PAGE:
Senator John Williams: Parkinson's disease diagnosis will not stop him working

SHEARER-SENATOR: Senator John Williams plans to retire in June, 2019, and was proud the past 11 years "was not a case of just sitting here and nodding my head to party policy".
SHEARER-SENATOR: Senator John Williams plans to retire in June, 2019, and was proud the past 11 years "was not a case of just sitting here and nodding my head to party policy".


SENATOR John Williams' social media accounts were overwhelmed with messages of support from friends and colleagues on both sides of politics after he revealed on Friday that he had been diagnosed with Parkinson's disease almost 12 months ago.

But Senator Williams, 62, told Fairfax Media on Monday that it was an Inverell man suffering from the illness that led him to reveal his diagnosis publically.

"He has had the disease for just four years. He is not well. He has terrible tremors," Senator Williams said.

"I thought, well, people were asking my brother Peter; they were asking everyone what is wrong with me. So, I thought it was time to say well, let's make it public."

Senator Williams hoped he would be among the around 30 percent of sufferers who do not experience tremors.

"Look, I have been lucky," he said 

"I have had it for probably two years and had no signs of that. If I do, we will have to deal with it."

It was with that defiance that he faced the diagnosis.

"It is something I didn't want, something I didn't ask for, something I couldn't help getting," he said.

"(We will) Manage as best we can (and) look to the doctors and specialists to see what solutions come forward."

Senator John Williams

As his political career enters its final years, Senator Williams said he would stay at his Inverell property, Rob Roy, for as long as he could.

He has lived in the Inverell district since 1979 and said if his condition deteriorated, he would return to the farm.

"If I am in a situation -- hopefully, a long time ahead -- if I am having trouble walking, if I am on a walking frame or in a wheelchair, I would rather be at home on the farm," he said.

"I'm going to stay out at Rob Roy for as long as I can while I'm breathing."

The shearer-senator said he had read research linking the disease to exposure to farming chemicals, among other theories, but said the disease was "one of those things that (have) the experts baffled".

He has followed experimental stem cell research in Melbourne since his diagnosis and is hopeful for a cure.

"I am very keen to see, in 12 months time we will know the results and whether it has worked," he said.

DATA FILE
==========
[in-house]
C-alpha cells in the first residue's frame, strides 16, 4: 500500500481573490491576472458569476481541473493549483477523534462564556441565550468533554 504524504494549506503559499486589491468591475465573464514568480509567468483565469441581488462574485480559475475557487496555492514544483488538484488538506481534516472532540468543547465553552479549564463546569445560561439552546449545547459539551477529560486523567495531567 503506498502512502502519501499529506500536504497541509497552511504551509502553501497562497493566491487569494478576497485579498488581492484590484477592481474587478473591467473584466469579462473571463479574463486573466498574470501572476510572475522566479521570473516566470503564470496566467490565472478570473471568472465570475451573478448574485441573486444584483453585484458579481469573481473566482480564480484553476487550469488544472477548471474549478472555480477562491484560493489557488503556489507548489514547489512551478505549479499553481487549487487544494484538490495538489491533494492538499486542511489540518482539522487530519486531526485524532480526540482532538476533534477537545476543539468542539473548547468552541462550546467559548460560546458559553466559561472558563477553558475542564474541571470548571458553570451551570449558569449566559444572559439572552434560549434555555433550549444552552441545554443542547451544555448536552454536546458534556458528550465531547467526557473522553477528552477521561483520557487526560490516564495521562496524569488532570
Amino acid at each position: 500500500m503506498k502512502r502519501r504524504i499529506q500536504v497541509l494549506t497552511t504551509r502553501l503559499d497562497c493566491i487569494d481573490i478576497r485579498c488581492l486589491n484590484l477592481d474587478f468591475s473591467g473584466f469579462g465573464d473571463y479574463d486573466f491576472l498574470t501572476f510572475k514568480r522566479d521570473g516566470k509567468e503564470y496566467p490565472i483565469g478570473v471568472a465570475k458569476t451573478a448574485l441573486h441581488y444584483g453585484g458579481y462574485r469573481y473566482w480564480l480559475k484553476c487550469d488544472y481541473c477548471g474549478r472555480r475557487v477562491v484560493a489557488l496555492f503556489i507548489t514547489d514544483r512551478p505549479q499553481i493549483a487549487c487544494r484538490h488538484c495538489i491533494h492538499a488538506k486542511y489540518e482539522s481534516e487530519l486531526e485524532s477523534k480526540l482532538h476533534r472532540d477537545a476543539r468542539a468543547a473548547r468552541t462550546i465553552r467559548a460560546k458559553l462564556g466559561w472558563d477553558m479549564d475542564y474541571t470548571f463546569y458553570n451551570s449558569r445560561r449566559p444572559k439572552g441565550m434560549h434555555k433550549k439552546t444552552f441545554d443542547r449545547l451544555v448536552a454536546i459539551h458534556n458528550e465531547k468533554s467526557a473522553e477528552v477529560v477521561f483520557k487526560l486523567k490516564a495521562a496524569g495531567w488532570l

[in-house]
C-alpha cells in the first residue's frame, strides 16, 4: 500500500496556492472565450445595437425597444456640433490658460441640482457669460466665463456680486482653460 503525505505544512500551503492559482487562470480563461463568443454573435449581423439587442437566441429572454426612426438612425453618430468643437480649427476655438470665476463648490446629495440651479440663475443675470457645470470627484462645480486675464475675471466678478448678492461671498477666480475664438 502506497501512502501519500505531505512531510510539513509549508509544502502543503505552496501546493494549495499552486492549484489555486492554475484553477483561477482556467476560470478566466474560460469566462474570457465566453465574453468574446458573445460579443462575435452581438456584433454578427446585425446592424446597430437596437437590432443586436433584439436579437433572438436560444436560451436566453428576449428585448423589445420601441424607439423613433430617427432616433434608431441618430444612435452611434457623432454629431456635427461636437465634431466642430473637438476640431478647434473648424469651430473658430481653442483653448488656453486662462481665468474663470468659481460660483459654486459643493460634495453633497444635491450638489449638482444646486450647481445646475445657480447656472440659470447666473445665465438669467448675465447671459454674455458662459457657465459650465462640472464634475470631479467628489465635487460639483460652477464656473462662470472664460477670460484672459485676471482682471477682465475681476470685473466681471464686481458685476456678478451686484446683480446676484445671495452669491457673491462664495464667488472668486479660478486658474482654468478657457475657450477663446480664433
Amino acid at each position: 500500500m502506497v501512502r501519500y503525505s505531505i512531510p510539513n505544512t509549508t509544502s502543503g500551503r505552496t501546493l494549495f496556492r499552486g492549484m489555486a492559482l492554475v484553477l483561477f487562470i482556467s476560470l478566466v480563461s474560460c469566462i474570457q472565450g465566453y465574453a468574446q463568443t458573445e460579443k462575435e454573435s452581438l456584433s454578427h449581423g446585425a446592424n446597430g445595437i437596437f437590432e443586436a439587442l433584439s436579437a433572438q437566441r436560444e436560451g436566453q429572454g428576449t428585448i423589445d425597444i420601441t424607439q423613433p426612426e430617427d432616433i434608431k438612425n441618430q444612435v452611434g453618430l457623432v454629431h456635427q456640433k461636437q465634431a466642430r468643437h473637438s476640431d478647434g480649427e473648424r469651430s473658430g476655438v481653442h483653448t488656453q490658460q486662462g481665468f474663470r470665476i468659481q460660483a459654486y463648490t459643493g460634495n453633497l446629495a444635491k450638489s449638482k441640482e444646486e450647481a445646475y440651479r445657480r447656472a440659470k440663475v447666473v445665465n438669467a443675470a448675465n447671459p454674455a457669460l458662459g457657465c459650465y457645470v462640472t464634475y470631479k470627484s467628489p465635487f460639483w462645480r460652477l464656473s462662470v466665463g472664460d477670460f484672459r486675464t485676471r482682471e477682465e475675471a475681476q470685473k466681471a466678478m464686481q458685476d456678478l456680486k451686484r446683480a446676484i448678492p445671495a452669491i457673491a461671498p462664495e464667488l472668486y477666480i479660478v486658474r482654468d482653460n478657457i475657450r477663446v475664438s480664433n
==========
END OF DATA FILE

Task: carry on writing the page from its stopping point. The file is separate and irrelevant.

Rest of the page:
"I am very lucky to live in a generation with so much progress -- where so much progress is being made in solving a lot of the medical problems."

During the announcement, he revealed he had experienced back pains and coordination issues with his left leg, which first alerted his Inverell GP to his condition.

He said he knew the extent of his condition as early as July last year, but said his doctor assured him his work would not be affected.

"The thing is, it affects people in such a varying way. This is important," he said.

"It is very varying the way people are affected by it, and hopefully, in time, I am one of those people who it doesn't have a big effect on me. Fingers crossed."

"I will see my term out for the next two years unless things really turn for the worst. I don't think that is going to happen. My doctor doesn't think that is going to happen; that I will be in a state where I can't do my job."

Senator Williams said this would be his last term in parliament, and was proud the past 11 years "was not a case of just sitting here and nodding my head to party policy".

He said his signature achievement in the Senate was launching an inquiry into the Australian Securities and Investment Commission, leading to reviews and compensation for up to 600,000 Australians' financial advice.

"I'm not disappointed one bit (nor) think that after 11 years, I will leave this place and have achieved nothing," he said.

"Hopefully, I can leave a legacy where a lot of people are treated a lot better."

He said he would spend his years after politics with his wife, Nancy, his children and grandchildren.

"I have always said this will be my last term. I will be finishing on the 30th of June, 2019," he said.

"We will probably have an election just prior to that, and I will be packing up the office and leaving, and (going) back to the life (where) I want to spend all my time with my wife and my children and my grandchildren."

Senator Williams was in Canberra on Monday for the first week of sitting Parliament. He said the first day was spent dealing with transport legislation and the second reading of a bill supporting dairy farmers. He said it was the busiest day for legislation "but (dealt with) nothing too controversial."